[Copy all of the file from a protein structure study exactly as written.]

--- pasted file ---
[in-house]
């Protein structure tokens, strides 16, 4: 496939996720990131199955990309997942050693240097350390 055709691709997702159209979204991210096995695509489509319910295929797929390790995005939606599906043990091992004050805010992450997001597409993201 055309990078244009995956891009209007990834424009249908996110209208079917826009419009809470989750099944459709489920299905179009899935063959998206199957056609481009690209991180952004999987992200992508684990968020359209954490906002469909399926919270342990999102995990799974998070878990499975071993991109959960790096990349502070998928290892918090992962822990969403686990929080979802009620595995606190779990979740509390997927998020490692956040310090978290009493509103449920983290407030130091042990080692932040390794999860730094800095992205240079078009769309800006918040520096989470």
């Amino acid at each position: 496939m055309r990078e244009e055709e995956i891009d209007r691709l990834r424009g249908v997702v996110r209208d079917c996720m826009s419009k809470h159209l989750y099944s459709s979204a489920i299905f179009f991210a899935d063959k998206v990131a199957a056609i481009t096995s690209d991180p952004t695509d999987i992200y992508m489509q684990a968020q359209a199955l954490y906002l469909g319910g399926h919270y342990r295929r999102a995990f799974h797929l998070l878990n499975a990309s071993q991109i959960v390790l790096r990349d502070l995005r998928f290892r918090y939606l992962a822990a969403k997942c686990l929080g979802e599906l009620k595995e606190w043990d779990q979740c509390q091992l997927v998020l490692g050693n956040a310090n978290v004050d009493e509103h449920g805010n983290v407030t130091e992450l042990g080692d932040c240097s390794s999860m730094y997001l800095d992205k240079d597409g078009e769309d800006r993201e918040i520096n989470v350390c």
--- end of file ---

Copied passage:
[in-house]
């Protein structure tokens, strides 16, 4: 496939996720990131199955990309997942050693240097350390 055709691709997702159209979204991210096995695509489509319910295929797929390790995005939606599906043990091992004050805010992450997001597409993201 055309990078244009995956891009209007990834424009249908996110209208079917826009419009809470989750099944459709489920299905179009899935063959998206199957056609481009690209991180952004999987992200992508684990968020359209954490906002469909399926919270342990999102995990799974998070878990499975071993991109959960790096990349502070998928290892918090992962822990969403686990929080979802009620595995606190779990979740509390997927998020490692956040310090978290009493509103449920983290407030130091042990080692932040390794999860730094800095992205240079078009769309800006918040520096989470």
């Amino acid at each position: 496939m055309r990078e244009e055709e995956i891009d209007r691709l990834r424009g249908v997702v996110r209208d079917c996720m826009s419009k809470h159209l989750y099944s459709s979204a489920i299905f179009f991210a899935d063959k998206v990131a199957a056609i481009t096995s690209d991180p952004t695509d999987i992200y992508m489509q684990a968020q359209a199955l954490y906002l469909g319910g399926h919270y342990r295929r999102a995990f799974h797929l998070l878990n499975a990309s071993q991109i959960v390790l790096r990349d502070l995005r998928f290892r918090y939606l992962a822990a969403k997942c686990l929080g979802e599906l009620k595995e606190w043990d779990q979740c509390q091992l997927v998020l490692g050693n956040a310090n978290v004050d009493e509103h449920g805010n983290v407030t130091e992450l042990g080692d932040c240097s390794s999860m730094y997001l800095d992205k240079d597409g078009e769309d800006r993201e918040i520096n989470v350390c």